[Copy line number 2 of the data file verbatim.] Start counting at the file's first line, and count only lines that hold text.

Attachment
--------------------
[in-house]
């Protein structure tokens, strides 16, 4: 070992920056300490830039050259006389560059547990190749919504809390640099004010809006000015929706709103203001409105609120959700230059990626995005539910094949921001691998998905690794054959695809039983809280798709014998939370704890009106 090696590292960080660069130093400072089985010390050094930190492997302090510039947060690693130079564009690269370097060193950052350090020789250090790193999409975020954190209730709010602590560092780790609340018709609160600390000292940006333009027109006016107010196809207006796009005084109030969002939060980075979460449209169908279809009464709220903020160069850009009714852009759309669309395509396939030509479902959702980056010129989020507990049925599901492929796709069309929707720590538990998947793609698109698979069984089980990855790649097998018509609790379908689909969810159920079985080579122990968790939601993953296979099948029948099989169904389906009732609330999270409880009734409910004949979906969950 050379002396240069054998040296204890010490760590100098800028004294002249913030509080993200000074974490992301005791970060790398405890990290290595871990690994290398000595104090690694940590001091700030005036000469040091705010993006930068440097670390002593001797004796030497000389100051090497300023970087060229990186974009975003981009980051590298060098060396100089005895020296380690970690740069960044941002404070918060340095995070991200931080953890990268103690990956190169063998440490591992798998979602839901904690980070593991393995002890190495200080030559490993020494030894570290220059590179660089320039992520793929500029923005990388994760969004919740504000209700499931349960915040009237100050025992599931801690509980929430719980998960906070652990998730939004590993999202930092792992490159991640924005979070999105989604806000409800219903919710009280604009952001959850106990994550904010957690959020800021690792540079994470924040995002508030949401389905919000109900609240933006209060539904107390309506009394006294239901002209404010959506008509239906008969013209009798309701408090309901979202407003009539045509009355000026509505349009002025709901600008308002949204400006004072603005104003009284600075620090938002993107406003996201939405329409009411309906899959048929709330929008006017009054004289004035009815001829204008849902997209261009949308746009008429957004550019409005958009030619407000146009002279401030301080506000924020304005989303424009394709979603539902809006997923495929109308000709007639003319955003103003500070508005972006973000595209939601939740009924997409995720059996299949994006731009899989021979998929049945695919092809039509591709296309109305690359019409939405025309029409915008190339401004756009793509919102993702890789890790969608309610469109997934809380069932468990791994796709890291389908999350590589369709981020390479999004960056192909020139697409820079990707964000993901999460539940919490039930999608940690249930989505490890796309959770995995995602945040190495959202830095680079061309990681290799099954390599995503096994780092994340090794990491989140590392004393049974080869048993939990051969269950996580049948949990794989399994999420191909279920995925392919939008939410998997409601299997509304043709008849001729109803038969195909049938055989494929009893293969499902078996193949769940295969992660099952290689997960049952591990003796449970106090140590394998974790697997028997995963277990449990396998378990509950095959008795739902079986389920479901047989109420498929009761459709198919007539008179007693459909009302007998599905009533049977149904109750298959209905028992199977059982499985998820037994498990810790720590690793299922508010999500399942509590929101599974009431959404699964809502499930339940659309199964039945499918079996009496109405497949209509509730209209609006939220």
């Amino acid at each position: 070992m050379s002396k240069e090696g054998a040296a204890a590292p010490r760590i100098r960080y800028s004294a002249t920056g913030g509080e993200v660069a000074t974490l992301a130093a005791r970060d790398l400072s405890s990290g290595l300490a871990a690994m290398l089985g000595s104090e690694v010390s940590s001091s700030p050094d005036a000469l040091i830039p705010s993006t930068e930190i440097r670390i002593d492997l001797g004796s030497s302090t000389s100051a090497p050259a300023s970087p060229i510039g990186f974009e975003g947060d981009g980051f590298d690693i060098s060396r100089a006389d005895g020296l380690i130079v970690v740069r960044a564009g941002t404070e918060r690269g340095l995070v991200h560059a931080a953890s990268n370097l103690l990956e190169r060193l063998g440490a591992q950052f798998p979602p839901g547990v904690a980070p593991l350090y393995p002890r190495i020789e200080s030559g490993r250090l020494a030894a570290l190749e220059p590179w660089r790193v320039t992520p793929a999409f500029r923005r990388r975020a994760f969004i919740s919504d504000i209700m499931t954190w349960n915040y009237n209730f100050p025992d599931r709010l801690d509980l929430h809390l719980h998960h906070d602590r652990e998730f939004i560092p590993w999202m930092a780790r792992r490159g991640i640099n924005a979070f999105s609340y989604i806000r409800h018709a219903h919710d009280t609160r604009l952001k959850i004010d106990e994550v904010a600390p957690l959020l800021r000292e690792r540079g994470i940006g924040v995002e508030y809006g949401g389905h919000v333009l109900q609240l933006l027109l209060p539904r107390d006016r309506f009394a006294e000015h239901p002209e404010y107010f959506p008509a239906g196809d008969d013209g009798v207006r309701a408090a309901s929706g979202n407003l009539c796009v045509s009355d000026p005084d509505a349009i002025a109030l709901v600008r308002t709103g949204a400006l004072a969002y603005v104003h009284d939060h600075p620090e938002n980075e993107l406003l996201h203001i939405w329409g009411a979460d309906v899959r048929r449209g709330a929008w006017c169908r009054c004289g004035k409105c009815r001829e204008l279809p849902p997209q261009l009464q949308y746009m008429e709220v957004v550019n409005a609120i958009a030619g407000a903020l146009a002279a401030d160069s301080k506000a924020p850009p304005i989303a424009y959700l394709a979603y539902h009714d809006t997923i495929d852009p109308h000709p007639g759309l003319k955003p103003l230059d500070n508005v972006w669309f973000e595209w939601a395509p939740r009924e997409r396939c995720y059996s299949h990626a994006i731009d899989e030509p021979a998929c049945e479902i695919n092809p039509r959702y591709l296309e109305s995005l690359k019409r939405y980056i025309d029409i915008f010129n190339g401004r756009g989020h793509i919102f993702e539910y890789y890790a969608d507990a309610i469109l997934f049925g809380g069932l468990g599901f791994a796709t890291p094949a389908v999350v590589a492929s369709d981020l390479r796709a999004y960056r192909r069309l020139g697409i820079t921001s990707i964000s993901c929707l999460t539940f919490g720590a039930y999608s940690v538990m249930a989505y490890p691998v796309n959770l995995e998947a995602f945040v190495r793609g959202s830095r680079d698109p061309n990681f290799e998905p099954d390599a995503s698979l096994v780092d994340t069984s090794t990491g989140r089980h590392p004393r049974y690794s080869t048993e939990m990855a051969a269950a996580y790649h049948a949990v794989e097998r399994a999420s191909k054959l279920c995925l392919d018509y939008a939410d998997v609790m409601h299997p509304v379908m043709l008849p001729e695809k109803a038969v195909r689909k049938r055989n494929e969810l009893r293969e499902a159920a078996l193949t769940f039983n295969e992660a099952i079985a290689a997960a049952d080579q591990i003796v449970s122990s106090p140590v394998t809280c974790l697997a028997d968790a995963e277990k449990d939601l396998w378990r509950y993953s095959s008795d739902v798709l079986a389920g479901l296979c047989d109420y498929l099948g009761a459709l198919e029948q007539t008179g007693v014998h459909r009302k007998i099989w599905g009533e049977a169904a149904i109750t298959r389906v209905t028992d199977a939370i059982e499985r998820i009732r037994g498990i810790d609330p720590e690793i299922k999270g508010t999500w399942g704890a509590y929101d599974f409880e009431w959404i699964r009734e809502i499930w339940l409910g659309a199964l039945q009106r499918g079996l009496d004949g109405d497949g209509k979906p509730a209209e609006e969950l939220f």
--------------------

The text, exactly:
């Protein structure tokens, strides 16, 4: 070992920056300490830039050259006389560059547990190749919504809390640099004010809006000015929706709103203001409105609120959700230059990626995005539910094949921001691998998905690794054959695809039983809280798709014998939370704890009106 090696590292960080660069130093400072089985010390050094930190492997302090510039947060690693130079564009690269370097060193950052350090020789250090790193999409975020954190209730709010602590560092780790609340018709609160600390000292940006333009027109006016107010196809207006796009005084109030969002939060980075979460449209169908279809009464709220903020160069850009009714852009759309669309395509396939030509479902959702980056010129989020507990049925599901492929796709069309929707720590538990998947793609698109698979069984089980990855790649097998018509609790379908689909969810159920079985080579122990968790939601993953296979099948029948099989169904389906009732609330999270409880009734409910004949979906969950 050379002396240069054998040296204890010490760590100098800028004294002249913030509080993200000074974490992301005791970060790398405890990290290595871990690994290398000595104090690694940590001091700030005036000469040091705010993006930068440097670390002593001797004796030497000389100051090497300023970087060229990186974009975003981009980051590298060098060396100089005895020296380690970690740069960044941002404070918060340095995070991200931080953890990268103690990956190169063998440490591992798998979602839901904690980070593991393995002890190495200080030559490993020494030894570290220059590179660089320039992520793929500029923005990388994760969004919740504000209700499931349960915040009237100050025992599931801690509980929430719980998960906070652990998730939004590993999202930092792992490159991640924005979070999105989604806000409800219903919710009280604009952001959850106990994550904010957690959020800021690792540079994470924040995002508030949401389905919000109900609240933006209060539904107390309506009394006294239901002209404010959506008509239906008969013209009798309701408090309901979202407003009539045509009355000026509505349009002025709901600008308002949204400006004072603005104003009284600075620090938002993107406003996201939405329409009411309906899959048929709330929008006017009054004289004035009815001829204008849902997209261009949308746009008429957004550019409005958009030619407000146009002279401030301080506000924020304005989303424009394709979603539902809006997923495929109308000709007639003319955003103003500070508005972006973000595209939601939740009924997409995720059996299949994006731009899989021979998929049945695919092809039509591709296309109305690359019409939405025309029409915008190339401004756009793509919102993702890789890790969608309610469109997934809380069932468990791994796709890291389908999350590589369709981020390479999004960056192909020139697409820079990707964000993901999460539940919490039930999608940690249930989505490890796309959770995995995602945040190495959202830095680079061309990681290799099954390599995503096994780092994340090794990491989140590392004393049974080869048993939990051969269950996580049948949990794989399994999420191909279920995925392919939008939410998997409601299997509304043709008849001729109803038969195909049938055989494929009893293969499902078996193949769940295969992660099952290689997960049952591990003796449970106090140590394998974790697997028997995963277990449990396998378990509950095959008795739902079986389920479901047989109420498929009761459709198919007539008179007693459909009302007998599905009533049977149904109750298959209905028992199977059982499985998820037994498990810790720590690793299922508010999500399942509590929101599974009431959404699964809502499930339940659309199964039945499918079996009496109405497949209509509730209209609006939220």